Tim Davis Talks Poetry and Photography

Tim Davis, a renowned photographer and poet, met with students, friends and faculty at SUNY New Paltz on Thursday, April 28 for an art lecture to talk about his work.

Davis’s photography has been featured all over the world and he has won numerous awards, including the Leopold Godowsky Jr. Color Photography Award. The lecture, sponsored by the Student Art Alliance, gave the audience a chance to familiarize themselves with his work. A slideshow described the inspiration and stories behind his numerous photo collections.

“I kind of use the camera in an experimental way,” said Davis. “I try to follow the motto, have ideas and make images that are versions of those ideas.’”

Many of Davis’s collections feature photos of everyday situations or objects which provide a range of humor and honesty to them. One series, “My Life In Politics,” consists of pictures ranging from presidential campaign posters to a mural of Martin Luther King, Jr. in a restaurant with the banner, “One People, One Nation, One Taco, One Destiny” above it.

Davis has also become well-known for a series of pictures, titled “My Audience.” The collection features pictures that Davis takes of his audience, sitting with somber, blank stares, before every event he speaks at. The photos are humorous and personal, and before he even starts talking the audience has become part of his collection.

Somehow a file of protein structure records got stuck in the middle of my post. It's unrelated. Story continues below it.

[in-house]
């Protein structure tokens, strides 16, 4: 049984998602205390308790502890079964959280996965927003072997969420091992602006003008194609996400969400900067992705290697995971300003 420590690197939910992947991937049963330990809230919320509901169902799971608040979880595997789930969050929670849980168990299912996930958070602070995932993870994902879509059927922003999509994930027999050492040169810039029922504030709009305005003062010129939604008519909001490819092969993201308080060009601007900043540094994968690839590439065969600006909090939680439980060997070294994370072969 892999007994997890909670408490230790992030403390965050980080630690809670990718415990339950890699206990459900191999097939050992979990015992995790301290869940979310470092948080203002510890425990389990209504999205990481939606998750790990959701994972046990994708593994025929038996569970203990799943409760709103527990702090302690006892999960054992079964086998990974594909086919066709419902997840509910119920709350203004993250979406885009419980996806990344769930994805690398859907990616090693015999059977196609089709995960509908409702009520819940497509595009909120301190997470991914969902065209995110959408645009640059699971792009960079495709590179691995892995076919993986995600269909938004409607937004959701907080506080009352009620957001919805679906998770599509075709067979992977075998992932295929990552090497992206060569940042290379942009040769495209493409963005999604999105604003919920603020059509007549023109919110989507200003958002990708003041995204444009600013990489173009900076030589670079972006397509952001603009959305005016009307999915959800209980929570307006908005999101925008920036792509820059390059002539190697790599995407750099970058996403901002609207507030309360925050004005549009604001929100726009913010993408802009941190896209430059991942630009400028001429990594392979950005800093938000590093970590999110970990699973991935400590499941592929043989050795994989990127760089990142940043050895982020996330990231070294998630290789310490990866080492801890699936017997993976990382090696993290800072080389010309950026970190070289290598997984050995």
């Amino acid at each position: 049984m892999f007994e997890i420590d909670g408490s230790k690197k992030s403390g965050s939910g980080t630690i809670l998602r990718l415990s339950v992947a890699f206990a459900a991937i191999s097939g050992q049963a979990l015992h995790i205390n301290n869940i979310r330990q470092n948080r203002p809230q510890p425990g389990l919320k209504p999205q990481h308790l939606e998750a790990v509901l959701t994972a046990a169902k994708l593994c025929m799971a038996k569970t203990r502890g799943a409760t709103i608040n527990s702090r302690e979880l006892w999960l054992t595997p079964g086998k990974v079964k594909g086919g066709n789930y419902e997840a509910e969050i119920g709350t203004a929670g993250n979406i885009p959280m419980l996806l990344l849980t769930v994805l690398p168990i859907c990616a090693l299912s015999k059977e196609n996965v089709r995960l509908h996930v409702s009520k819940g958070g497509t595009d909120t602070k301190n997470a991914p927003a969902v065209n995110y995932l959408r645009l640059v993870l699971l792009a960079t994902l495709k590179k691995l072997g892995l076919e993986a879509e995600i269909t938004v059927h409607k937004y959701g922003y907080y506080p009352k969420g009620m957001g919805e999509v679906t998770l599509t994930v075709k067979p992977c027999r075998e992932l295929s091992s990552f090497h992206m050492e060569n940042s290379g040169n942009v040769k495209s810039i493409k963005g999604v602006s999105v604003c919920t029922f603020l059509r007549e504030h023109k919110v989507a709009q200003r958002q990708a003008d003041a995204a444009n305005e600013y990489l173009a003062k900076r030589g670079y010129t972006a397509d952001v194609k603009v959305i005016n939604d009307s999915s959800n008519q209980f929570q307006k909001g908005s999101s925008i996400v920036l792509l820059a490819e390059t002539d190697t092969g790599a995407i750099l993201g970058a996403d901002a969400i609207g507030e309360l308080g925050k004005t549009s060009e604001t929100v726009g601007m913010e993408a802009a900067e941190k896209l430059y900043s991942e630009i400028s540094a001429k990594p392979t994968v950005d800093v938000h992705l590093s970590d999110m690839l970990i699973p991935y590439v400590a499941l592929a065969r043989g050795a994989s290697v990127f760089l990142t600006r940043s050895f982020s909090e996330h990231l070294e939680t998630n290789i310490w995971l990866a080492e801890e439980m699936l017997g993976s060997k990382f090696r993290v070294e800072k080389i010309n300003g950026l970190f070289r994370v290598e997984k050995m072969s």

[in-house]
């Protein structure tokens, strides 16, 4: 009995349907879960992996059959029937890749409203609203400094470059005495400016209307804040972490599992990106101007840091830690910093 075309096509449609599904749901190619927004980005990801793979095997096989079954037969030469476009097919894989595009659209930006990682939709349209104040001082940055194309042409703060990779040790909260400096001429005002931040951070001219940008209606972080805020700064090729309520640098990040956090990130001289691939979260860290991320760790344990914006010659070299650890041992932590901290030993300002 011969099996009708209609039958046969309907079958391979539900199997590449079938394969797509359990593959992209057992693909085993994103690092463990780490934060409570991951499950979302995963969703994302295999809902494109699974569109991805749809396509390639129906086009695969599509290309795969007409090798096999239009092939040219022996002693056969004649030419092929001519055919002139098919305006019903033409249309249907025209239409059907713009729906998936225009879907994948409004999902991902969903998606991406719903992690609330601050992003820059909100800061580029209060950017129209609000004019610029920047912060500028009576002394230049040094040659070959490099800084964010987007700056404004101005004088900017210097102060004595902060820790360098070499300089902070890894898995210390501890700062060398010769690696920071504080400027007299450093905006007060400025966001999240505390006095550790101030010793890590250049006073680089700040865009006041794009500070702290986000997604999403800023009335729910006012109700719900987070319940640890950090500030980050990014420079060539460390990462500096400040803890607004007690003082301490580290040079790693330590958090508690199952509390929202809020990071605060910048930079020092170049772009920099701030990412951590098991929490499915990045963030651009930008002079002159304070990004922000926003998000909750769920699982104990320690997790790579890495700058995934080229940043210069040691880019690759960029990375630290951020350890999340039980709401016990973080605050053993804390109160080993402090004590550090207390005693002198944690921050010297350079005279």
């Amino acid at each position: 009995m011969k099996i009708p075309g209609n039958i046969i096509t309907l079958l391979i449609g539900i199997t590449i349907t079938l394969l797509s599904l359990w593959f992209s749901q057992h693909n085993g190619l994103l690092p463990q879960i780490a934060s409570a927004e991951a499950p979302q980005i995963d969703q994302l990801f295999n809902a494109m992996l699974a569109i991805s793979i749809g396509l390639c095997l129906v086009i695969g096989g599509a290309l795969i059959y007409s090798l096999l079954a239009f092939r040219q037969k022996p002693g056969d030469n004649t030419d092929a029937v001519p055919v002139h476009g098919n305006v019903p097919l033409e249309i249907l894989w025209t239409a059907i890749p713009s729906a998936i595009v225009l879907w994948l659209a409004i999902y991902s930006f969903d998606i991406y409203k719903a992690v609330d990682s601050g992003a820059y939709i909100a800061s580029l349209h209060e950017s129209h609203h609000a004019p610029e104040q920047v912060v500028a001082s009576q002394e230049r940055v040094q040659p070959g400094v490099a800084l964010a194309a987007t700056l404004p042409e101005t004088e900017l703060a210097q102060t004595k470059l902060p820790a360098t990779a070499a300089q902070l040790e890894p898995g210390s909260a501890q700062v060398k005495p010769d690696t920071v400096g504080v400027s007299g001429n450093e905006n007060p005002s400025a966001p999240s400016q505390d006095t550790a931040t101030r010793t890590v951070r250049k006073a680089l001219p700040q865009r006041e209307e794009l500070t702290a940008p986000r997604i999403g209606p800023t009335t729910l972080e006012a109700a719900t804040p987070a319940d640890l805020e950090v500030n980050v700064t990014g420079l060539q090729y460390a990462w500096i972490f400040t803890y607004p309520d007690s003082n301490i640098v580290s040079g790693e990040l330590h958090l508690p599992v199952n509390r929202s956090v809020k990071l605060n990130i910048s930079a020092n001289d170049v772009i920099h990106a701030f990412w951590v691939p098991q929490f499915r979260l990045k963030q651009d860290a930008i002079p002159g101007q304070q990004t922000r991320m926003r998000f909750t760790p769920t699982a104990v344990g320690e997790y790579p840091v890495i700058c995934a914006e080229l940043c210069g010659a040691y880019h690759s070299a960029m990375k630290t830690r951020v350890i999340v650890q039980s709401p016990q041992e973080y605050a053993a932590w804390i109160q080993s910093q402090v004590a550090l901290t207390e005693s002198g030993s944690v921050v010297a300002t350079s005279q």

“He does things that are brave and embarrassing and funny and tragic,” said Ken Landauer, a local resident who attended the event. “I think he boldly goes where everyone else doesn’t want to go. He’s kinda fearless.”

Davis’s dedication to his photography is also apparent in his dedication to his camera. The 4×5, large format camera was used for his very first photograph collection and has followed him to every corner of the earth. He admits that he bought a digital camera once but says he only uses it for “comedic photography.” The 4×5, about the size of a floor lamp, is the only camera that Davis trusts.

“I can talk about it all day long, it’s slow and it forces you to think about everything that you’re doing,” said Davis. “It makes you uncompromising. Rather than digital where someone says, ‘I’ll take 5,000 pictures and see if I like any of them,’ this camera has a level of resolution and description that I can’t give up.”

During the last two years, Davis has been working on his newest collection, titled “The Upstate New York Olympics.” The collection contains a series of videos, sculptures and photographs that take a detailed look at upstate New York.

The Samuel Dorsky Museum of Art will be featuring the “Upstate New York Olympics” collection through July 17 and is open every Wednesday to Sunday from 11 a.m. to 5 p.m.

Clara Smith

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